There is usually a slow onset of a tender red area along the superficial veins on the skin. A long, thin red area may be seen as the inflammation follows a superficial vein. This area may feel hard, warm, and tender. The skin around the vein may be itchy and swollen. The area may begin to throb or burn. Symptoms may be worse when the leg is lowered, especially when first getting out of bed in the morning. A low-grade fever may occur. Sometimes phlebitis may occur where a peripheral intravenous line was started. The surrounding area may be sore and tender along the vein.
Phlebitis is typically caused by local trauma to a vein, usually from the insertion of an intravenous catheter. However, it can also occur due to a complication of connective tissue disorders such as lupus, or of pancreatic, breast, or ovarian cancers. Phlebitis can also result from certain medications and drugs that irritate the veins, such as desomorphine.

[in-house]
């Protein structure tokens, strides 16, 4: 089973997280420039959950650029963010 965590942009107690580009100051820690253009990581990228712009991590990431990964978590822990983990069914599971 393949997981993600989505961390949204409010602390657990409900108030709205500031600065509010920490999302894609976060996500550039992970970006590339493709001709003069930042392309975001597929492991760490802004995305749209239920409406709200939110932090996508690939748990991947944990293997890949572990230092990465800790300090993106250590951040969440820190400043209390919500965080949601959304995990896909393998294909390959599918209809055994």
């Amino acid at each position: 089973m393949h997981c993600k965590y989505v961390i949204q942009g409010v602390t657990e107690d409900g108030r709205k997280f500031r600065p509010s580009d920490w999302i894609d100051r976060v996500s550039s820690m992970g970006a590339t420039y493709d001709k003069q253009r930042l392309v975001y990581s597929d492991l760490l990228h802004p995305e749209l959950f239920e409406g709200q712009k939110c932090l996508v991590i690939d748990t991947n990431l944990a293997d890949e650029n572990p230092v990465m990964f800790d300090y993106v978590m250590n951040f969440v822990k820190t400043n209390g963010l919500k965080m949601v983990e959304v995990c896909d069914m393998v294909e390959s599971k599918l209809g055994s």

Superficial phlebitis often presents as an early sign in thromboangiitis obliterans (Buerger's disease), a vasculitis that affects small and medium-sized arteries and veins in distal extremities often associated with cigarette smoking.
Treatment usually consists of NSAIDs, such as ibuprofen and local compression (e.g., by compression stockings or a compress). If the phlebitis is associated with local bacterial infection, antibiotics may be used.
For acute infusion superficial thrombophlebitis, not enough evidence exists as of 2015 to determine treatment.
Phlebitis was first described by the Scottish surgeon John Hunter in 1784.